Designing Discomfort

The beginning of a bad joke?

Why is the Imperial War Museum North like Oblivion, the world’s first vertical drop rollercoaster? Sounds like the beginning of bad joke doesn’t it? But actually they do have something significant in common. Moreover, it’s something that speaks to how we interact with computers.

figure 1 - which is which

Spot the difference: The Imperial War Museum North and Oblivion

The answer is that both have been deliberately designed to make people uncomfortable. This is perhaps rather obvious with Oblivion which sets out to terrify it’s victims from the start, warning them that it’s not too late to turn back as they queue, slowly cranking them up a steep incline, pausing them on the brink of a terrifying drop for several seconds as they listen to the instruction ‘don’t look down’, before then plunging them into a dark tunnel 60 meters below. The discomfort is more subtle in the Imperial War Museum North, but is everpresent all the same as Daniel Libeskind’s award winning building features sloping floors and ceilings throughout so as to deliberately induce the kind of disorientation experienced in war. Of course, Oblivion and IWMN, as it is known, employ discomfort for quite different reasons. With the former it is an essential ingredient of the entertainment. With the latter, the aim is to frame an appropriate engagement with challenging material as part of an enlightening visit.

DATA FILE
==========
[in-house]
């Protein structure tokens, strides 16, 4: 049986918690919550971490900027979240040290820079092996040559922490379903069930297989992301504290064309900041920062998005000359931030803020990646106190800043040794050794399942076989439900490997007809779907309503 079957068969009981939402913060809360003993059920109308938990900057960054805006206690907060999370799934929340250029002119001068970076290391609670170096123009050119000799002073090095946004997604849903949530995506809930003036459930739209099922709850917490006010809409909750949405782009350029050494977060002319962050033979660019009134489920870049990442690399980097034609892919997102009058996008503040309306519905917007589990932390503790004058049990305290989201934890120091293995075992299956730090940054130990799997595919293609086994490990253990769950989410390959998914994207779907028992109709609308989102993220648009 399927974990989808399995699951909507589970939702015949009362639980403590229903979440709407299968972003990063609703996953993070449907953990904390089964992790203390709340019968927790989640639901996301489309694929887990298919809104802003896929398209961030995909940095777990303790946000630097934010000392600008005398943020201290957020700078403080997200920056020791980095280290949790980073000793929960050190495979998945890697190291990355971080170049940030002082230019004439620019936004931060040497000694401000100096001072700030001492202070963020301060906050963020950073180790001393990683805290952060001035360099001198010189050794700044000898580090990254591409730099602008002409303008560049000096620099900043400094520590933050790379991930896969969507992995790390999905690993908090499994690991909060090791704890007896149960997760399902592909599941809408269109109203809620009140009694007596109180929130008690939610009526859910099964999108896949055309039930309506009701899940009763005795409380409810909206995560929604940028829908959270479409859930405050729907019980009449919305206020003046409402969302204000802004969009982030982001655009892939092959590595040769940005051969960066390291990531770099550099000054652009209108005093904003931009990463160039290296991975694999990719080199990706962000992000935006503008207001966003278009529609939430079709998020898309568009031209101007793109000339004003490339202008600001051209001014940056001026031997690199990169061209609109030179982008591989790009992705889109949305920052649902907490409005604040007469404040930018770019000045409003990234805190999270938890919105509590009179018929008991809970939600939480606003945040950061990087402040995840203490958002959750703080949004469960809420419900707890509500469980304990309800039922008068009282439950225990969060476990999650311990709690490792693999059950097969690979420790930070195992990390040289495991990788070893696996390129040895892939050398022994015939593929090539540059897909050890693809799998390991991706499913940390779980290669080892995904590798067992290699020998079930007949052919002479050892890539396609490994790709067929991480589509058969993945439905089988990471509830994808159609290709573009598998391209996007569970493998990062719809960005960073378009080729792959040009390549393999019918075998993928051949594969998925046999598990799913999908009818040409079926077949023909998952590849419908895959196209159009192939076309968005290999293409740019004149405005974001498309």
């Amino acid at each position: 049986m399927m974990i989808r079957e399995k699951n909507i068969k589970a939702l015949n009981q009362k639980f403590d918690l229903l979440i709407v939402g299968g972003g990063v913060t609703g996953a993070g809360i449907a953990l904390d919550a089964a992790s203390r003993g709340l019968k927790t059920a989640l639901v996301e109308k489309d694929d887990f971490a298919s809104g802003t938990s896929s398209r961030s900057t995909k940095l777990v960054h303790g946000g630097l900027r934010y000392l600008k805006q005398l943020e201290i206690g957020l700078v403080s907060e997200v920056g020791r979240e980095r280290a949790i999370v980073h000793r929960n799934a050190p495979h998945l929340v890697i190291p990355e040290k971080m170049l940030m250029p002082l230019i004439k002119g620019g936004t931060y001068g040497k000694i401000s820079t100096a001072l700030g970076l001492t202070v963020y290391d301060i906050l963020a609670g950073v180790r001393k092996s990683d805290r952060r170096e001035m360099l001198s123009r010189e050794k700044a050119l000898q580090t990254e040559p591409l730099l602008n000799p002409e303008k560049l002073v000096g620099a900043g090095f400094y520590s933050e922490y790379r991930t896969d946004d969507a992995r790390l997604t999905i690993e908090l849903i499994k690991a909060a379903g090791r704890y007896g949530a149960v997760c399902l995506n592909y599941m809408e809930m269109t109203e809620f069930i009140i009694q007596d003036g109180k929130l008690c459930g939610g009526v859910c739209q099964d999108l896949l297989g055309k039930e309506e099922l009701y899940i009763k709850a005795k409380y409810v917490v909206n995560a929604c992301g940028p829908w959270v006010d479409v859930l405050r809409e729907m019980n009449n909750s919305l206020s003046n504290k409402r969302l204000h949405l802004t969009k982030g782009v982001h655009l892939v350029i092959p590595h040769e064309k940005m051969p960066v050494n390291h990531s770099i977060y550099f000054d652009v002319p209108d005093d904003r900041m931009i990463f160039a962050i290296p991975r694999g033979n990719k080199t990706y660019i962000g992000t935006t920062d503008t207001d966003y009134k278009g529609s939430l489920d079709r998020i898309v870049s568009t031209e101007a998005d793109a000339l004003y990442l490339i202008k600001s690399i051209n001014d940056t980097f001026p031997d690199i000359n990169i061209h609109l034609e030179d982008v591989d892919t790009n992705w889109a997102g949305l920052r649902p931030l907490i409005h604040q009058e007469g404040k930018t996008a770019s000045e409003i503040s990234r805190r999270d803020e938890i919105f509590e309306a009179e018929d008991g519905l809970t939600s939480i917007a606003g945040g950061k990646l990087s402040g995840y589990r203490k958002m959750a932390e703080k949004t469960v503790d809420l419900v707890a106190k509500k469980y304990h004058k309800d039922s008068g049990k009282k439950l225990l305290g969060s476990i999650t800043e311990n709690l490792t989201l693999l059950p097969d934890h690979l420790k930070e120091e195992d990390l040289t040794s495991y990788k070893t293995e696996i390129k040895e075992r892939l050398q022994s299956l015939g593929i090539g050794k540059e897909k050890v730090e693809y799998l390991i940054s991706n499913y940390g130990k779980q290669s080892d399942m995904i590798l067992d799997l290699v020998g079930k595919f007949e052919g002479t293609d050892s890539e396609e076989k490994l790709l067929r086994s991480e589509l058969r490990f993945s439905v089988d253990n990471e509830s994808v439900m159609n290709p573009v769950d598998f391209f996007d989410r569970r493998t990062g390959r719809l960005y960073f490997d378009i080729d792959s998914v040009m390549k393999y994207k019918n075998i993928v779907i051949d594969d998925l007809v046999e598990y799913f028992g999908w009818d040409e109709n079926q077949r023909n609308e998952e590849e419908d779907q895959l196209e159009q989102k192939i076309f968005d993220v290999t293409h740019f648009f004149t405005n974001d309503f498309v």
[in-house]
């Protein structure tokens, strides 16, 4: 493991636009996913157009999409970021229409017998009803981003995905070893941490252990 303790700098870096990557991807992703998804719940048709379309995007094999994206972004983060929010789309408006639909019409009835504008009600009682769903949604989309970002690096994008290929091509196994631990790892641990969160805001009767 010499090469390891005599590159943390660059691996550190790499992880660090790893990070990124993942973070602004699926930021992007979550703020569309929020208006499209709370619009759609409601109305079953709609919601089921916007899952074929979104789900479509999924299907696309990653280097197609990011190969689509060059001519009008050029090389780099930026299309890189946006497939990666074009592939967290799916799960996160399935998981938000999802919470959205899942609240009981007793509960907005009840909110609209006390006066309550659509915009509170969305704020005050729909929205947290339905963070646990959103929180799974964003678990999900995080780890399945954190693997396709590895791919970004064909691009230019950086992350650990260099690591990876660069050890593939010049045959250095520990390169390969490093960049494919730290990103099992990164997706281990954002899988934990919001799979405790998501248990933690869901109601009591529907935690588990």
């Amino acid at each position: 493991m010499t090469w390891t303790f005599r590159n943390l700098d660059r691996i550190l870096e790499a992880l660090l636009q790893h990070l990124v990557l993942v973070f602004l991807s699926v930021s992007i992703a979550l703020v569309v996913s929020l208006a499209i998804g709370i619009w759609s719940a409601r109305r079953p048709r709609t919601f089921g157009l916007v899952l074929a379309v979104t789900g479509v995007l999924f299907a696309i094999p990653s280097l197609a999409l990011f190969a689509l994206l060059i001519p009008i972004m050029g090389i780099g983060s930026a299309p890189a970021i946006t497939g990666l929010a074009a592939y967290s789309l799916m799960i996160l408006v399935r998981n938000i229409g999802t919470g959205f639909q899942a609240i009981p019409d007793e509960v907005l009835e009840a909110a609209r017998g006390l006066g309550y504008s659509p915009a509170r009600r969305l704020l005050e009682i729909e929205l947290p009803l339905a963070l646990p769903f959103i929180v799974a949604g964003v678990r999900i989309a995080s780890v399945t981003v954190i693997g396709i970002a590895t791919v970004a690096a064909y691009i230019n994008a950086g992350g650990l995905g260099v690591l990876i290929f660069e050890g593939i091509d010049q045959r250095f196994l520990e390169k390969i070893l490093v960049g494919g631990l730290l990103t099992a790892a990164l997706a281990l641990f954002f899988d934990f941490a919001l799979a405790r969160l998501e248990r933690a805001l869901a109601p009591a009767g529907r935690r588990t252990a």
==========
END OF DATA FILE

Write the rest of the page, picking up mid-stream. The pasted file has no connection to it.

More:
Why on earth?

It has been exciting this month to see the publication of our article Uncomfortable User Experience as the cover feature of September’s Communications of the ACM.  In this article we make a case for the deliberate use of discomfort in interaction design. This is a somewhat unusual position, as the principles of interaction design traditionally emphasise providing the user with the most comfortable experience possible, one where they are in control rather than being taken for a ride, and where they remain orientated rather than being deliberately disorientated.

However, as computers increasingly find their way into cultural experiences – from highbrow arts and museum visits to mainstream entertainment such as games and rides – so new design principles emerge.  As with Oblivion, discomfort may support the goal of entertainment, or as with the IWMN may serve the purpose of enlightenment. We also discuss a third motivation for introducing discomfort that of social bonding, where a shared rite of passage brings people together.

The deliberate use of discomfort has long been practiced in fields outside of computing, most notably in the performing arts where there is a established tradition of inviting audiences to witness uncomfortable spectacles, or even become implicated or directly engaged in them. This tradition has spilled over into human-computer interaction as it has engaged with the performing arts. Our article explores two examples of this.

The Interview from Blast Theory’s Ulrike and Eamon Compliant

Blast Theory’s Ulrike and Eamon Compliant invites participants to enter the world of a terrorist as they undertake a guided city walk. The artists demand increasing compliance with instructions before ending with a face-to-face interrogation conducted by an actor. As you leave the room, you get to  look back through a one-way mirror to briefly spy on the the next person being interviewed.